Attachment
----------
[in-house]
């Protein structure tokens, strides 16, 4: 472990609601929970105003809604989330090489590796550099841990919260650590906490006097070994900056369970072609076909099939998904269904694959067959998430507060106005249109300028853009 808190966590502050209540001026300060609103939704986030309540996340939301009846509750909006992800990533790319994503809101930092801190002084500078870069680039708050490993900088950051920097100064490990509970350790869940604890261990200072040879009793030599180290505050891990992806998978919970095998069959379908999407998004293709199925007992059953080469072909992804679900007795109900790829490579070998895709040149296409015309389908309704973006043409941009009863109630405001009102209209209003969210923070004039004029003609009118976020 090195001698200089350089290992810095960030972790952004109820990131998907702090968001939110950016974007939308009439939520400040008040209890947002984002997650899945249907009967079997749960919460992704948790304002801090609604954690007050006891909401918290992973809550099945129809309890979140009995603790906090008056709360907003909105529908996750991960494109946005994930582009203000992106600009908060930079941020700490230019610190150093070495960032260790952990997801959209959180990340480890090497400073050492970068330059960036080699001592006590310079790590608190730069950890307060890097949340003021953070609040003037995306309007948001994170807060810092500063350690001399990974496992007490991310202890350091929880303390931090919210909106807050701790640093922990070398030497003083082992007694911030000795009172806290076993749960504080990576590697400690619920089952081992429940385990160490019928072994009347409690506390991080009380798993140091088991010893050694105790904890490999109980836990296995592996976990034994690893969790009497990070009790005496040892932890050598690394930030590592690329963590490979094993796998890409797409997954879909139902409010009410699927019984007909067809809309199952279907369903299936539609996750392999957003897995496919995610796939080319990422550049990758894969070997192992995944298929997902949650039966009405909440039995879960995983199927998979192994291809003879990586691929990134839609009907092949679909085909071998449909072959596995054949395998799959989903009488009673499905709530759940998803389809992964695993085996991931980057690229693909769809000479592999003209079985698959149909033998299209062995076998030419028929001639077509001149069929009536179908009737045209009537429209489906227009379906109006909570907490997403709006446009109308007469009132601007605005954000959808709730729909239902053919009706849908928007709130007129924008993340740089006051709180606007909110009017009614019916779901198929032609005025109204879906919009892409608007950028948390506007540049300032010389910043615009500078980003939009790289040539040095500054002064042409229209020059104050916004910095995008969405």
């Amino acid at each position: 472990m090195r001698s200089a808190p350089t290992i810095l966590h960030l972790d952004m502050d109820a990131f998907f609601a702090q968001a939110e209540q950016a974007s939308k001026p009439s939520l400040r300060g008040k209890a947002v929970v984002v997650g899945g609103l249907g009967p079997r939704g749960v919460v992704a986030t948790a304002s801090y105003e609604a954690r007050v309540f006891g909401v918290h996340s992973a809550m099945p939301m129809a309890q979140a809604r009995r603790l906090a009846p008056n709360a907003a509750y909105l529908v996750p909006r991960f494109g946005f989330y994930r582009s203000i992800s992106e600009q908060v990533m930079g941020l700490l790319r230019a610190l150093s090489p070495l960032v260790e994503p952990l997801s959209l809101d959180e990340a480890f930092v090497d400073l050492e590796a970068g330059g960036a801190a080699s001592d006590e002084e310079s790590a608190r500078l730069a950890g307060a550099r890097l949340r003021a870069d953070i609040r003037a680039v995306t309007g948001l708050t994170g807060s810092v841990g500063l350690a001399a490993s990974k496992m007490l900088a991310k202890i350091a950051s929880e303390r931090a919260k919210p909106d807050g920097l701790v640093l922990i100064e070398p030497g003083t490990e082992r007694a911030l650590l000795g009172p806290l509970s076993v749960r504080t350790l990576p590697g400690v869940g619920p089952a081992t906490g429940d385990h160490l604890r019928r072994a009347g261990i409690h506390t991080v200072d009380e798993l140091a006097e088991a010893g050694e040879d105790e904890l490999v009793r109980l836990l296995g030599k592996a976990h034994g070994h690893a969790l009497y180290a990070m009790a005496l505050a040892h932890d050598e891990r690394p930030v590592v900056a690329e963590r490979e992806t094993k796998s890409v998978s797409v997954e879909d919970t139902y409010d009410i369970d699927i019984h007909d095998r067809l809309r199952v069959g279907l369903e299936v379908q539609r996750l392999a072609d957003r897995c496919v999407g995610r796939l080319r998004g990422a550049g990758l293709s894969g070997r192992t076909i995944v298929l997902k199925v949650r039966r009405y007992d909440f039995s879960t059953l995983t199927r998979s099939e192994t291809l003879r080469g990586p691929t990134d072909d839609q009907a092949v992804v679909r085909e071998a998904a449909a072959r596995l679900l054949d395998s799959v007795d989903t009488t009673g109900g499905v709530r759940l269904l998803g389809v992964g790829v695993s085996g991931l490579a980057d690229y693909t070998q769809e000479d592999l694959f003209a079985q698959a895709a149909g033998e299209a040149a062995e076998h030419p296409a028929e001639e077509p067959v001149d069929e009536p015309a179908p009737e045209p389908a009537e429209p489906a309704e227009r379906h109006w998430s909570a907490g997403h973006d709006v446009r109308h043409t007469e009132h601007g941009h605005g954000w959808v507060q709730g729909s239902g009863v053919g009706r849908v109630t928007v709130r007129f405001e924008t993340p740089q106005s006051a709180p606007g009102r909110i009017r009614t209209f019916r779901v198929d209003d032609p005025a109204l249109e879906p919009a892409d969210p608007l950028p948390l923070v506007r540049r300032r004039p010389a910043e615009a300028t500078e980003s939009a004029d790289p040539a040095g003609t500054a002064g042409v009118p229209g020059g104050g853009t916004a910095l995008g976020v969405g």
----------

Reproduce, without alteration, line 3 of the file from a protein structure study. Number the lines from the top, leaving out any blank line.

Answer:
């Amino acid at each position: 472990m090195r001698s200089a808190p350089t290992i810095l966590h960030l972790d952004m502050d109820a990131f998907f609601a702090q968001a939110e209540q950016a974007s939308k001026p009439s939520l400040r300060g008040k209890a947002v929970v984002v997650g899945g609103l249907g009967p079997r939704g749960v919460v992704a986030t948790a304002s801090y105003e609604a954690r007050v309540f006891g909401v918290h996340s992973a809550m099945p939301m129809a309890q979140a809604r009995r603790l906090a009846p008056n709360a907003a509750y909105l529908v996750p909006r991960f494109g946005f989330y994930r582009s203000i992800s992106e600009q908060v990533m930079g941020l700490l790319r230019a610190l150093s090489p070495l960032v260790e994503p952990l997801s959209l809101d959180e990340a480890f930092v090497d400073l050492e590796a970068g330059g960036a801190a080699s001592d006590e002084e310079s790590a608190r500078l730069a950890g307060a550099r890097l949340r003021a870069d953070i609040r003037a680039v995306t309007g948001l708050t994170g807060s810092v841990g500063l350690a001399a490993s990974k496992m007490l900088a991310k202890i350091a950051s929880e303390r931090a919260k919210p909106d807050g920097l701790v640093l922990i100064e070398p030497g003083t490990e082992r007694a911030l650590l000795g009172p806290l509970s076993v749960r504080t350790l990576p590697g400690v869940g619920p089952a081992t906490g429940d385990h160490l604890r019928r072994a009347g261990i409690h506390t991080v200072d009380e798993l140091a006097e088991a010893g050694e040879d105790e904890l490999v009793r109980l836990l296995g030599k592996a976990h034994g070994h690893a969790l009497y180290a990070m009790a005496l505050a040892h932890d050598e891990r690394p930030v590592v900056a690329e963590r490979e992806t094993k796998s890409v998978s797409v997954e879909d919970t139902y409010d009410i369970d699927i019984h007909d095998r067809l809309r199952v069959g279907l369903e299936v379908q539609r996750l392999a072609d957003r897995c496919v999407g995610r796939l080319r998004g990422a550049g990758l293709s894969g070997r192992t076909i995944v298929l997902k199925v949650r039966r009405y007992d909440f039995s879960t059953l995983t199927r998979s099939e192994t291809l003879r080469g990586p691929t990134d072909d839609q009907a092949v992804v679909r085909e071998a998904a449909a072959r596995l679900l054949d395998s799959v007795d989903t009488t009673g109900g499905v709530r759940l269904l998803g389809v992964g790829v695993s085996g991931l490579a980057d690229y693909t070998q769809e000479d592999l694959f003209a079985q698959a895709a149909g033998e299209a040149a062995e076998h030419p296409a028929e001639e077509p067959v001149d069929e009536p015309a179908p009737e045209p389908a009537e429209p489906a309704e227009r379906h109006w998430s909570a907490g997403h973006d709006v446009r109308h043409t007469e009132h601007g941009h605005g954000w959808v507060q709730g729909s239902g009863v053919g009706r849908v109630t928007v709130r007129f405001e924008t993340p740089q106005s006051a709180p606007g009102r909110i009017r009614t209209f019916r779901v198929d209003d032609p005025a109204l249109e879906p919009a892409d969210p608007l950028p948390l923070v506007r540049r300032r004039p010389a910043e615009a300028t500078e980003s939009a004029d790289p040539a040095g003609t500054a002064g042409v009118p229209g020059g104050g853009t916004a910095l995008g976020v969405g």